Artist Spotlight: Nathan Nguyen


Pauline Nguyen, Staff Writer

To freshman Nathaniel Nguyen, dance is a way for him to express his passion through something that lets him be himself. “When I dance my adrenaline is really high and I want to put all my energy into it because it’s so fun,” says Nguyen. He first started dancing when he was inspired by dance groups that he saw on TV, like Poreotics and Kinjaz. Since the second grade, dancing has been an activity he pursued. His parents have been very supportive of his dream to dance and enabled him to audition for JYP Entertainment, a South Korean entertainment company. Also, while his family was in South Korea, his parents took him to 1Million Dance studio, a famous dance studio that has 4 million subscribers on YouTube, to further help in his path of dancing.
Nguyen dances wherever and whenever he can. “I dance in studios, outside, wherever really,” he says. Nguyen dances contemporary, jazz and break dance, but hip hop is his favorite genre to dance. When he was younger he danced for the studio MDPA (Mission Dance Performing Arts) and won twenty-three gold medals as a solo over a course of four years. He began dancing in a team about two to three years ago, and now he currently dances at the Purdance studio in San Jose and is part of the Syndikidz dance team and the JYP Entertainment Mini team. “I consider dance as a part of my identity,” says Nguyen, “When I perform I just have fun, after all the hard work I’ve done with my team and being able to show everyone it’s really satisfying and it feels like all the hard work has finally paid off.”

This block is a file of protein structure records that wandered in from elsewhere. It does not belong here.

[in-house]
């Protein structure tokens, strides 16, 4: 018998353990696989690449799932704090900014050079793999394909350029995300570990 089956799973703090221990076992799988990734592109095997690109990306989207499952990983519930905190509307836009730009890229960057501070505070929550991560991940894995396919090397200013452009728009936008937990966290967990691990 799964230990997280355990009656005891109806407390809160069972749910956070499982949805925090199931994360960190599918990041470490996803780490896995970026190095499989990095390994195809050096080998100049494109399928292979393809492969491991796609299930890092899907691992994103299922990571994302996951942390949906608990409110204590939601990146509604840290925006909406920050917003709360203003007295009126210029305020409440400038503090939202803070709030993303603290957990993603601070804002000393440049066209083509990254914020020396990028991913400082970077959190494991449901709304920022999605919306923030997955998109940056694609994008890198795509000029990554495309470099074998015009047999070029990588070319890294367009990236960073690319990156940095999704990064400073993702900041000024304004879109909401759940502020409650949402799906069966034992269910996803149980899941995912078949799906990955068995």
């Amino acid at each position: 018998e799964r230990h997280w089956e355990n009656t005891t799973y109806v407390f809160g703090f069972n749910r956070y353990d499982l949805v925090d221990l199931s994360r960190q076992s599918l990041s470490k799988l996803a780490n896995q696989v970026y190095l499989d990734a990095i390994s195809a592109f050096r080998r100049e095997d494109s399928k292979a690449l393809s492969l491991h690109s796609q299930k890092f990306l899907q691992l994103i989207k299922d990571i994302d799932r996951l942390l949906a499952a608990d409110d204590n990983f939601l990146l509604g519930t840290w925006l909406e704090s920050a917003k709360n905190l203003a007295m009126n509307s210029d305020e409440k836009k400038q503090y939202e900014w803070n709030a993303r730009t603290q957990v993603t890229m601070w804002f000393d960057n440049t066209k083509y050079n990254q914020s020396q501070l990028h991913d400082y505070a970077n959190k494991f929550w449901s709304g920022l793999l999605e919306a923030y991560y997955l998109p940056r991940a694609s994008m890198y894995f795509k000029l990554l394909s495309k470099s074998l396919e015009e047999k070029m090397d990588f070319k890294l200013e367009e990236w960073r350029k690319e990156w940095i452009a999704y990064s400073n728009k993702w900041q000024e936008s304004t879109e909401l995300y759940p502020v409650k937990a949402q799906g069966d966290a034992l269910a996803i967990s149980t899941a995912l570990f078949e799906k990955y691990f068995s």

In 2016, he auditioned for JYP Entertainment. “It was really nerve racking because there were a lot of people in the waiting room, about 400-500. When I got to the auditioning room, it was only me and the CEO, I was so nervous, but he smiled all the way through so it boosted my confidence.” He then joined “JYP Mini,” a dance team and performs with a group of seventeen people, ages ranging from fourteen to twenty. He trains with them three times a week for five hours in San Francisco. Though five hours may seem like a commitment, Nguyen enjoys dancing often. “They teach us a lot of new choreography and they give us critiques and we have to make up our own choreography,” says Nguyen. Every two weeks, he competes against other JYP Mini teams in Los Angeles occasionally in San Francisco as well. “The competing is more private. We compete against other JYPs across the country, there’s a team from Toronto, Las Vegas, and New York,” says Nguyen.
As for Nguyen’s plan for the future, “If I make into JYP then I will pursue a career in entertainment, if not then I will continue to dance and learn as many genres as I can,” he says. Eventually Nguyen would like to be able to create his own dance team and become a choreographer. To all new and aspiring dancers, Nguyen’s advice is, “Don’t be scared to mess up or be bad at dancing, just have fun with it.”